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Resetting a Martin Neck
Many people are not aware why their guitars may become harder to play as time progresses. One of the typical reasons is that the stresses over time cause the body to move and the neck angle to pull up. This is often fixed temporarily by lowering the saddle height, but this is not the cure, as it decreases tone and string break angle behind the saddle.

Resetting the neck is a major repair job which few repair people perform, and is one of the major guitar repairs a guitar owner may face. It is the one job that manufacturers only trust to the top people in the field. The reset photos in this article are from a warranty job I performed for C.F. Martin as I am a warranty and service center for them. These photos show the process of removing the guitar's neck.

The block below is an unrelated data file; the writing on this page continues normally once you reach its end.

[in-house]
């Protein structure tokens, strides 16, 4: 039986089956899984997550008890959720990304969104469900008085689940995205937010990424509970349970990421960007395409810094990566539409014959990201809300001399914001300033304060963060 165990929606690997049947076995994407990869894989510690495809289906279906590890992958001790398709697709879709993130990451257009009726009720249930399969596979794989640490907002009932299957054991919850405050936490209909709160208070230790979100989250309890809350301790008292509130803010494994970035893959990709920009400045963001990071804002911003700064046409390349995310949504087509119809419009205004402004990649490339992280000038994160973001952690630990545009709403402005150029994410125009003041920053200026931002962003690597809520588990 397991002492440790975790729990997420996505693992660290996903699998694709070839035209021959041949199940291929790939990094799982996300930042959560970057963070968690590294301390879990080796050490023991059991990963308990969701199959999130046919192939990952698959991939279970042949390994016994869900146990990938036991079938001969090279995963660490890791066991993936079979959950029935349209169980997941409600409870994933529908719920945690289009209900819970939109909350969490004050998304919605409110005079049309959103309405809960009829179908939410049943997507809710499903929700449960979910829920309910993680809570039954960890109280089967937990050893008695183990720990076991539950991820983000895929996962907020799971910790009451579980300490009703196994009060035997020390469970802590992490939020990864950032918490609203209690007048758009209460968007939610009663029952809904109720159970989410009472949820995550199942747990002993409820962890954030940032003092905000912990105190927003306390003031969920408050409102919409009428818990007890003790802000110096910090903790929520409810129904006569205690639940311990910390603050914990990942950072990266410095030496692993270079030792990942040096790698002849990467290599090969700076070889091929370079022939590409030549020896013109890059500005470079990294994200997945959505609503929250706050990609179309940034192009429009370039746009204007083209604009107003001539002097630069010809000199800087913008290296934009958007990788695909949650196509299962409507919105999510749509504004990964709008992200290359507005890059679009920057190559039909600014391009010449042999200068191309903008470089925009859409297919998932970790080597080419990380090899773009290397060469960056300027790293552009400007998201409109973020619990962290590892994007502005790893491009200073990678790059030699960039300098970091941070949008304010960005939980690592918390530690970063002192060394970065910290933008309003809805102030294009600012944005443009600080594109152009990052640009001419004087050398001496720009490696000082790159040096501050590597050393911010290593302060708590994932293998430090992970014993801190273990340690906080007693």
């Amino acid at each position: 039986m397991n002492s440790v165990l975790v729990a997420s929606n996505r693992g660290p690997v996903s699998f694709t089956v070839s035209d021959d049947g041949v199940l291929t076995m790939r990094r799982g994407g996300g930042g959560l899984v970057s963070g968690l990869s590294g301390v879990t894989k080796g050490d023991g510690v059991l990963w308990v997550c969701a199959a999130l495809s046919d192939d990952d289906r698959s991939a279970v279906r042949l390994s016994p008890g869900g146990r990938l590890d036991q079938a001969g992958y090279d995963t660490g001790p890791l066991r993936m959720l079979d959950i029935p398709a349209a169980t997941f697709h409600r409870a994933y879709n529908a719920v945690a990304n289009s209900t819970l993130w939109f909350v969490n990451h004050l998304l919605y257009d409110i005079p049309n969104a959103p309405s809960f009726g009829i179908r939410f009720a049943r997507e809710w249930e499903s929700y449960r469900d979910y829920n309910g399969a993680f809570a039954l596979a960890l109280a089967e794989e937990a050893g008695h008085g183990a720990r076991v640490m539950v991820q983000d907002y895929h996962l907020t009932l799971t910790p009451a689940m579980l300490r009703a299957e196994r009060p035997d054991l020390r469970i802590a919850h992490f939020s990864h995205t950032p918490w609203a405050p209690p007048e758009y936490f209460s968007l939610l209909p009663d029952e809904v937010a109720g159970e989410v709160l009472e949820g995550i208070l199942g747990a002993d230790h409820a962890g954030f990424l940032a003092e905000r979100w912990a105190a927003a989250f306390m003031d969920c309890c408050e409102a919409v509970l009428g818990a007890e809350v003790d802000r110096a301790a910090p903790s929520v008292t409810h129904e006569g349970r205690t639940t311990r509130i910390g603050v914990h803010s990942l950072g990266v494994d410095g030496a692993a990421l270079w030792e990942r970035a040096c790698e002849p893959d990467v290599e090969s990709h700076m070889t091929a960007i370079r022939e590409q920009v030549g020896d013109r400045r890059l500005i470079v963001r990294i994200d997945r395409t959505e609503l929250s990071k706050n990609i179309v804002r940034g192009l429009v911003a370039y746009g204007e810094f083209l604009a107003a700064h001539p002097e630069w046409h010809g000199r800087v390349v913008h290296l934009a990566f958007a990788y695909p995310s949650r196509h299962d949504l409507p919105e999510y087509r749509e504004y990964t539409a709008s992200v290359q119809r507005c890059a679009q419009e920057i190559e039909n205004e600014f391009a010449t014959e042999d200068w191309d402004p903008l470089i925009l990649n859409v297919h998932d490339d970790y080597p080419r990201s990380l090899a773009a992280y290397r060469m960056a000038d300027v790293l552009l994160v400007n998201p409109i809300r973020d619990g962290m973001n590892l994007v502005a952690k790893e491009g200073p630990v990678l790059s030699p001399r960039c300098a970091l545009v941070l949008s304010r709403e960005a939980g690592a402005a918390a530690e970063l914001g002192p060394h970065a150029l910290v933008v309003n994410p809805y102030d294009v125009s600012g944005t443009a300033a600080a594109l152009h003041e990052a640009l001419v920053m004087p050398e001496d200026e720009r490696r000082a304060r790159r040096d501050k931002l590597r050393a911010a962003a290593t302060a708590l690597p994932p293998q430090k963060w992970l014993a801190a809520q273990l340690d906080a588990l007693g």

The process requires the 15th fret to be pulled, and a small hole drilled through the fret slot into the air gap in the dovetail joint. The fingerboard extension is then warmed with a heating blanket and gently loosened from the the top with a thin spatula or palette knife. Steam is injected into the hole to soften the glue inside the joint. The neck is removed, the heel is slightly carved back at an angle, the the neck is re-glued into the body at the new correct angle. This improves action, tone, volume and intonation. NEVER let anyone shave the bridge lower to fix your problems, as this is a crude, value destroying technique only to be used on inexpensive instruments!

The best ways to try to avoid this problem is to keep your guitar climatized properly, never letting it dry out in the heating season. (See my article on humidification). Over time medium or heavy strings will also add to the guitar's tendency to compress in on itself, requiring a reset to correct the angle issues.

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